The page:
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Ticks are present in Scotland and carry diseases. If they bite you, those diseases can be spread to you. Lyme disease is the most common tick-borne disease but there are others present in Scotland. To protect yourself, it is important that you learn what ticks look like, how to avoid being bitten, and how to remove a tick safely if you are bitten.

About Ticks

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Ticks crawl on foliage – they don’t have wings and can’t fly or jump
  • Ticks are tiny parasites related to spiders, mites and scorpions. There are many different species of tick in Europe. The most common tick in Western Europe is Ixodes ricinus, known by various names including the Castor Bean Tick, Deer Tick, or Sheep Tick.
  • Ticks commonly inhabit woodland, bogs and grassy areas, but you can also be bitten by infected ticks in parks and gardens, and even on beaches or in your own home after pets bring them indoors.
  • Ticks are present all over Scotland and are most prevalent in the Highlands.

Ticks are normally very small and go through three main stages:

  • Larva
    Larvae have 6 legs and are 0.5mm across, about the size of a pin head. Unless you look closely, they can be mistaken for a tiny splinter of wood or thorn.
  • Nymph
    Nymph ticks have 8 legs and are about 1.5mm across.
  • Adult
    Adult ticks have 8 legs and are 2-3mm across, about the size of a sesame seed. Females are larger than males.

The nymph is the most dangerous life stage because:

  • Nymphs are far more numerous than adults.
  • Humans are less likely to detect them because they are so small and therefore hard to spot.
  • One hardly feels a nymph moving on the skin, in contrast to an adult female.

Ticks feed on the blood of mammals and birds. After feeding, their bodies swell to 20 times their original size.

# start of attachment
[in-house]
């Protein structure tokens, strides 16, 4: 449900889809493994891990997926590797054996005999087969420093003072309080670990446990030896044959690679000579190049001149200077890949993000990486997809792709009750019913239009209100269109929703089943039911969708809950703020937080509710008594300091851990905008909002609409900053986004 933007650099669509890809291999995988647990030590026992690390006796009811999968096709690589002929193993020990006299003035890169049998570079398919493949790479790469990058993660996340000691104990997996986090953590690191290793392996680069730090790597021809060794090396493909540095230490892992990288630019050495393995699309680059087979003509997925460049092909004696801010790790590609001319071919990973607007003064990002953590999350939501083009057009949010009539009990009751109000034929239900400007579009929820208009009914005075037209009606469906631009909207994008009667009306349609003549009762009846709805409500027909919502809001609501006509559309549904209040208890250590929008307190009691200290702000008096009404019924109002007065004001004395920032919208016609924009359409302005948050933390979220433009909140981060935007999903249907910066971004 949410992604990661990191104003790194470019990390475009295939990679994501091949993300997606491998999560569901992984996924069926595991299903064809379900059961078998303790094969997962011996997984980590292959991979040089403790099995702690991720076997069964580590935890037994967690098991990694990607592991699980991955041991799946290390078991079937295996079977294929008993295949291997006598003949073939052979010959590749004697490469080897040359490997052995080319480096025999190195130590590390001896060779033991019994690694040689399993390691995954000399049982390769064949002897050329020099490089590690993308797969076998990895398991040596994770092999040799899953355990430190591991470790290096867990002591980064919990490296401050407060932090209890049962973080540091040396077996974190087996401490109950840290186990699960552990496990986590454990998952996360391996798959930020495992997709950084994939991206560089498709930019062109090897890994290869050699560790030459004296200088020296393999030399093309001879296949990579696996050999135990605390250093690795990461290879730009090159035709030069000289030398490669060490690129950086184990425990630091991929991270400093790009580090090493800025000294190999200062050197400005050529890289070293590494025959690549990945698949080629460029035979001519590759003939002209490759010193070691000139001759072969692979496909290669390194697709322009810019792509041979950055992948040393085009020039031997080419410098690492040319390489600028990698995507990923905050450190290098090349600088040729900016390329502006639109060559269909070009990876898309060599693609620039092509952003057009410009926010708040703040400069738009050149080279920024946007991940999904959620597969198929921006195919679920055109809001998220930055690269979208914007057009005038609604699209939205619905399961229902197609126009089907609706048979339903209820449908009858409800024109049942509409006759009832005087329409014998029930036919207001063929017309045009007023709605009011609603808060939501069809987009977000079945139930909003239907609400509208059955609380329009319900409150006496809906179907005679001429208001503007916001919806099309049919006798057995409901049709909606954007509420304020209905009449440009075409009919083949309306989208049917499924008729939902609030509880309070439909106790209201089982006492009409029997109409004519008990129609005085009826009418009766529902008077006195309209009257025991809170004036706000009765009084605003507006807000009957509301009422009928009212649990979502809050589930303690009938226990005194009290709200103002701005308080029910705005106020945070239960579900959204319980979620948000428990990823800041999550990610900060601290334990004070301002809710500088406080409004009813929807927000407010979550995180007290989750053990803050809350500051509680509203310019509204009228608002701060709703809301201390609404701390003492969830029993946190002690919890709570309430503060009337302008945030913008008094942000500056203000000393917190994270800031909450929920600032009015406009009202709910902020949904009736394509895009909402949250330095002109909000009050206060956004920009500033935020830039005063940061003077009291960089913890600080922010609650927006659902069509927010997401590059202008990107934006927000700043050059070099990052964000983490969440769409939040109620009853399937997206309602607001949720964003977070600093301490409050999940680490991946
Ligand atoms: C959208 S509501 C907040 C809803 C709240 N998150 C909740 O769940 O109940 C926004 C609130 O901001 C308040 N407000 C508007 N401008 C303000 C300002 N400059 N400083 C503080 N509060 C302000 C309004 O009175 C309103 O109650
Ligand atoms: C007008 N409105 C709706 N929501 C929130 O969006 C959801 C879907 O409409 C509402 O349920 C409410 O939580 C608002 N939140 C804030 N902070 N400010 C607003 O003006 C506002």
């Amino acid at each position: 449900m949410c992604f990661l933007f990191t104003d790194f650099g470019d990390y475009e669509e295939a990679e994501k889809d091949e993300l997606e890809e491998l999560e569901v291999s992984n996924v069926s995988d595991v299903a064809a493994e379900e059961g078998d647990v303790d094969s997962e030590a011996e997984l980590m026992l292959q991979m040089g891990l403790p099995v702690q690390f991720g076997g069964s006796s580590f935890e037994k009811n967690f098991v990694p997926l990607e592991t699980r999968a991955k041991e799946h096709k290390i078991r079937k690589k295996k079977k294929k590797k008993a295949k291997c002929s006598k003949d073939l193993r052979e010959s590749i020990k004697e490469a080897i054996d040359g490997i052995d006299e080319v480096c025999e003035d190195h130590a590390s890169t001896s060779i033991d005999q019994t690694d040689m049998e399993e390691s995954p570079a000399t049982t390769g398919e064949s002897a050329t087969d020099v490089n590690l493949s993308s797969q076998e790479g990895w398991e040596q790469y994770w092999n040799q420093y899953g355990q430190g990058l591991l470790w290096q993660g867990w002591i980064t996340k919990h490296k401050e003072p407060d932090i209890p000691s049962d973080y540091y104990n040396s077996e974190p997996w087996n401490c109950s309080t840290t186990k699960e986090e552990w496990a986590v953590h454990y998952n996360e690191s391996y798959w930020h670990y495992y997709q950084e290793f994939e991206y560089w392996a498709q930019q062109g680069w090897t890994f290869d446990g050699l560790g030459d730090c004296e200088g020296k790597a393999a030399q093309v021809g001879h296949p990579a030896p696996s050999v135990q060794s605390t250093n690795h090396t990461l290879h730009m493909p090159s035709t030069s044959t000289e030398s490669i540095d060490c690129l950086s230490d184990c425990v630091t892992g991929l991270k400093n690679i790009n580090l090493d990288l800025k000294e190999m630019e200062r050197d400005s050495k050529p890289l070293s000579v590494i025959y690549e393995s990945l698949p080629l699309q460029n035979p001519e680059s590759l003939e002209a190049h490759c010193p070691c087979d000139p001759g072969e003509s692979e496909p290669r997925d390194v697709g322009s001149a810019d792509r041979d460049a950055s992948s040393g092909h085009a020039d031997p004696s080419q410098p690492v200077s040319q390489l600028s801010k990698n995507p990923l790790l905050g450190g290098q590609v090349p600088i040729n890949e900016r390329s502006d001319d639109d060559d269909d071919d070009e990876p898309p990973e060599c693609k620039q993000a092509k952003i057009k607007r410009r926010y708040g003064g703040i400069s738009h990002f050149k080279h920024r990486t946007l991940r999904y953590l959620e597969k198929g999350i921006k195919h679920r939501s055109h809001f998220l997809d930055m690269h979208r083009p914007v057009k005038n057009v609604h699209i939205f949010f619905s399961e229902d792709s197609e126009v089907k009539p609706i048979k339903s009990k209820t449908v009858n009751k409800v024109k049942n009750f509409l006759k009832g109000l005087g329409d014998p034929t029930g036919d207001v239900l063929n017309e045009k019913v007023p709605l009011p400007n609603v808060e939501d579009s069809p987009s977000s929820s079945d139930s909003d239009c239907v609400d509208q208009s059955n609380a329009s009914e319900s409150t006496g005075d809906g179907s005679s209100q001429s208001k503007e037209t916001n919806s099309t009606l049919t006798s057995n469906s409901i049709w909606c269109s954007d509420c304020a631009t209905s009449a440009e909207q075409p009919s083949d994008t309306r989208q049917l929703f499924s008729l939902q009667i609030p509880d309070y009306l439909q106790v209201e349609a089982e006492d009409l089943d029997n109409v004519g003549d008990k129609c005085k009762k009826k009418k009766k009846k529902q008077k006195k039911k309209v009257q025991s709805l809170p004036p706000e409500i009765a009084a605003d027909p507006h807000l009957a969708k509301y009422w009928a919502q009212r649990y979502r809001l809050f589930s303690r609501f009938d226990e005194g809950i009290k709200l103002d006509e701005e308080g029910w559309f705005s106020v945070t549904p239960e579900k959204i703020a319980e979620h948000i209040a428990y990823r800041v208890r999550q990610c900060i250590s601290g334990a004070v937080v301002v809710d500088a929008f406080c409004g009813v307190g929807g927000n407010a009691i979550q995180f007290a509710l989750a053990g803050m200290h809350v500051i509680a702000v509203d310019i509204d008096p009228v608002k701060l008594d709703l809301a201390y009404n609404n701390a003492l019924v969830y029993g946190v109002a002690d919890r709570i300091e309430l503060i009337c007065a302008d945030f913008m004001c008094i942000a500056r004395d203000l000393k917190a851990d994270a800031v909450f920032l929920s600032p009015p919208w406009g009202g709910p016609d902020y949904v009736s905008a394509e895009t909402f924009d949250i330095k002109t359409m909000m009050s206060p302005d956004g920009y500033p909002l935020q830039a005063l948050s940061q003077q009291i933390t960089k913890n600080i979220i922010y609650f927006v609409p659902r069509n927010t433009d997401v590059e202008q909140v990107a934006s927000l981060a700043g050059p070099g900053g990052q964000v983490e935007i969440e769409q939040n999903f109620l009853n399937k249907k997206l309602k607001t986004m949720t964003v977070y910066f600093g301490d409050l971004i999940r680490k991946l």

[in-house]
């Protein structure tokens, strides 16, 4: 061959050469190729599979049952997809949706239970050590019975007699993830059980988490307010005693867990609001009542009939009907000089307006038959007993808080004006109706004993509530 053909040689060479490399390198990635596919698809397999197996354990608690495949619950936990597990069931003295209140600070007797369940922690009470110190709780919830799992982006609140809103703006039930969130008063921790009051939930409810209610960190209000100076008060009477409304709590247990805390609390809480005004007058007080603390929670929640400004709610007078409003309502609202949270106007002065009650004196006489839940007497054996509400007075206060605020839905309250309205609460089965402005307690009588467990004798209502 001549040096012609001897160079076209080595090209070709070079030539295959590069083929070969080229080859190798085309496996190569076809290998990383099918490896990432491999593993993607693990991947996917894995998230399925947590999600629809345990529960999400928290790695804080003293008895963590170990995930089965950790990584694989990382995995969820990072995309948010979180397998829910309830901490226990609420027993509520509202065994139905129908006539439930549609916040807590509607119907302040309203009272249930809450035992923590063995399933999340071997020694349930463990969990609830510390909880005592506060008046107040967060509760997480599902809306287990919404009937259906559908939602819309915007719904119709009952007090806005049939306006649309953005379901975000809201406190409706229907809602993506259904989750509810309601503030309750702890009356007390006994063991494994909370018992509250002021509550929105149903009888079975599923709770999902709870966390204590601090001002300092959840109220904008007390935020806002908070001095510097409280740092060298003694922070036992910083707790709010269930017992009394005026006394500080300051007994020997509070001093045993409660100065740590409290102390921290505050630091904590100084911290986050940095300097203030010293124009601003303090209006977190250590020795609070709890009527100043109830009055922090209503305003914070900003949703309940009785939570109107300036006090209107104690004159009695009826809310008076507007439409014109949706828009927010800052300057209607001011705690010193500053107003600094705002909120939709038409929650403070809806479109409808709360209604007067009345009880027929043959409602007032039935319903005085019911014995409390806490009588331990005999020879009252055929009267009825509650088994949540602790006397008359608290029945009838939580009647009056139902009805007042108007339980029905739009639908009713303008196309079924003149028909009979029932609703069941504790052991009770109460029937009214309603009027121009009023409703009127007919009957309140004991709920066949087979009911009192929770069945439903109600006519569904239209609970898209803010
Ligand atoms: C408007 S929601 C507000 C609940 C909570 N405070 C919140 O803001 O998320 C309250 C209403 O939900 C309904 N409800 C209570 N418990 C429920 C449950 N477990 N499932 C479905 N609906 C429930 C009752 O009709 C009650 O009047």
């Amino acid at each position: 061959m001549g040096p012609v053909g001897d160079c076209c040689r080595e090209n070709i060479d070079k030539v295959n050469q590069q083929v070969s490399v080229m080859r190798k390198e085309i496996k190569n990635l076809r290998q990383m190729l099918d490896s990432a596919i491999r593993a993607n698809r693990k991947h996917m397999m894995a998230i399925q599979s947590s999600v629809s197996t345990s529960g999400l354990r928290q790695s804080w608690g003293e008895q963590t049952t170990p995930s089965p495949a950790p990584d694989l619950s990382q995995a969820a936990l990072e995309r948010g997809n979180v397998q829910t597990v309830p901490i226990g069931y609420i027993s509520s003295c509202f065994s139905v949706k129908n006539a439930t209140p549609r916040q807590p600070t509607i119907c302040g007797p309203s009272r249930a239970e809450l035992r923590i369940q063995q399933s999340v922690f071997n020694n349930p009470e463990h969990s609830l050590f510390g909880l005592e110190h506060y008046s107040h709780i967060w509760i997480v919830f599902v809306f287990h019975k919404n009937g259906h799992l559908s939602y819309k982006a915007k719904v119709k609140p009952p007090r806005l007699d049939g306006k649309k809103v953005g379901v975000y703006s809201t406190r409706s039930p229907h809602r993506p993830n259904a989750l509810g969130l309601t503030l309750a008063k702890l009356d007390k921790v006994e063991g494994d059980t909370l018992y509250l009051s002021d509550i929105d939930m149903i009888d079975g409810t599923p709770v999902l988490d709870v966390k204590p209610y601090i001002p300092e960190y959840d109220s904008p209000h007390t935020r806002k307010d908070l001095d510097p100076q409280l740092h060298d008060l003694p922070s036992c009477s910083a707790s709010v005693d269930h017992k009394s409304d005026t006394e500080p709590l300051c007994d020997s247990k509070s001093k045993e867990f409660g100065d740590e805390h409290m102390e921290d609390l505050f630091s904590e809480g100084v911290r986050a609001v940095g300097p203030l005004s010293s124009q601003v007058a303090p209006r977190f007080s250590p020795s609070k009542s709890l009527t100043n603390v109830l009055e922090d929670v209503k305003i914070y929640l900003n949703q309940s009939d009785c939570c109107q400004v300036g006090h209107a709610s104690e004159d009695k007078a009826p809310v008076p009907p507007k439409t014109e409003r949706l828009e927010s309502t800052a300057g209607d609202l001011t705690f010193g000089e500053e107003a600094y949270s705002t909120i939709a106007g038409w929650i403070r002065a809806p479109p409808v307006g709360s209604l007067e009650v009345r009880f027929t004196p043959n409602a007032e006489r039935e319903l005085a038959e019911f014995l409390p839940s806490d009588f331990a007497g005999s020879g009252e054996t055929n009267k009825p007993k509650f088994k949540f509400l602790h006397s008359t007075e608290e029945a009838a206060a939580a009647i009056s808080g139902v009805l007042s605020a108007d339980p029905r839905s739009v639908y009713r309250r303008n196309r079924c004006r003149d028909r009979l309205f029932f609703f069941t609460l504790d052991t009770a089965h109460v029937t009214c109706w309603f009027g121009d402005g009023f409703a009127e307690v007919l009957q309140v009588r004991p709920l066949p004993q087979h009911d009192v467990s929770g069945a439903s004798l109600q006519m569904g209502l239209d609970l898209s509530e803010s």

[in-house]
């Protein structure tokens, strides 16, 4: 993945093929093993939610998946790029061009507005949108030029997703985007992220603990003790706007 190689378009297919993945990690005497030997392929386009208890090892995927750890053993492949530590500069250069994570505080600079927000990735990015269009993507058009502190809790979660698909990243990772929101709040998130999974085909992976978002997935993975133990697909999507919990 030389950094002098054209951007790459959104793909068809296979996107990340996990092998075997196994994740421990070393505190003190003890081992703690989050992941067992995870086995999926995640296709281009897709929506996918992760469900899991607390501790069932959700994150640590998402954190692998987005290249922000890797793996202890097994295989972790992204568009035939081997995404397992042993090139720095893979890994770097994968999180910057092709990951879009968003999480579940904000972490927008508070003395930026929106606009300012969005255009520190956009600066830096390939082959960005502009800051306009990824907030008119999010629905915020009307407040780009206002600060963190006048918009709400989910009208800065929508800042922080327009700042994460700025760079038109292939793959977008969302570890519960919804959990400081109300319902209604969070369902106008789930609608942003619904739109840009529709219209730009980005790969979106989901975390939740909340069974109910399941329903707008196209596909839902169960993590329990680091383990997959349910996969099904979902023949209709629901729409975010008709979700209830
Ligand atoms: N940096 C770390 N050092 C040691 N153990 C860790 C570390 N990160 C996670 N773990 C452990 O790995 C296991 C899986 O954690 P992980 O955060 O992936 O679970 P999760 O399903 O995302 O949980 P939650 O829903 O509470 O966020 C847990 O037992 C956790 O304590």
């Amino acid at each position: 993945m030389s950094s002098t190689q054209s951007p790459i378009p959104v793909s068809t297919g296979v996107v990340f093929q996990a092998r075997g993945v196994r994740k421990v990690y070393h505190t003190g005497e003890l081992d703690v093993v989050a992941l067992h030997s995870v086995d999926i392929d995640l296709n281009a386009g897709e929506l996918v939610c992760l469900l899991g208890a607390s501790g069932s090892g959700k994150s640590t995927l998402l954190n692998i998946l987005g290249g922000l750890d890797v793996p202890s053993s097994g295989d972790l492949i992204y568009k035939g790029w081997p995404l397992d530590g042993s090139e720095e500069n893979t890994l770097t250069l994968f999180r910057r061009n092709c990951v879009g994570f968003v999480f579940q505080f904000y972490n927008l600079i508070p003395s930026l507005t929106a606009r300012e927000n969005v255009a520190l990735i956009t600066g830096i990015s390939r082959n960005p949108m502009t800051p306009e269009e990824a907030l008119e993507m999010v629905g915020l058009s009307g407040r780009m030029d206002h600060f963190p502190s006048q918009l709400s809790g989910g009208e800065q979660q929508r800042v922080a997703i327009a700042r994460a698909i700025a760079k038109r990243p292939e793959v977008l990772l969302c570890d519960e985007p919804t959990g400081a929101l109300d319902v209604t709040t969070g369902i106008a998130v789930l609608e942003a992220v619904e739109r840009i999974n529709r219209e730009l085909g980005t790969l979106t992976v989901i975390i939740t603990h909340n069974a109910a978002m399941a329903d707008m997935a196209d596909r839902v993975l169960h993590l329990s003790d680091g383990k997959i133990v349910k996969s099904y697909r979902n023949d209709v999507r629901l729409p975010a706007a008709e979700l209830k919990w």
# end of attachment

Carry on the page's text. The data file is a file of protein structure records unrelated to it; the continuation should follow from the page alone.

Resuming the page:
Ticks at different life stages
Tick engorged after feeding

Ticks are active throughout the whole year, but in greatest abundance in early and late summer.

About Lyme Disease

Lyme disease is an increasingly common bacterial infection transmitted by the bite of an infected tick. Cases in Scotland have increased almost 10-fold since 2000. Symptoms are wide-ranging and can include rash, fever, fatigue, muscle soreness, tingling, neuropathy, light sensitivity, headache, nausea, vomiting, heart complications, face paralysis, and hearing loss.

Antibiotic treatment within a few weeks of infection is normally effective, but delay in treatment can result in chronic debilitating illness, which is more difficult to treat.

You are at risk anywhere in Scotland. Depending on the area, between 0 and 14% of ticks in Scotland are infected with Lyme disease. Studies have shown that on average approximately 2-5% of ticks in Scotland are infected.

Ticks can also transmit other infections, such as Rickettsiae, Bartonella and Babesia. If you develop a rash or feel unwell following a tick bite then seek urgent medical advice.

Ticks are common in woodland areas

Learn How to be Safe

Protect yourself from tick bites before you go out.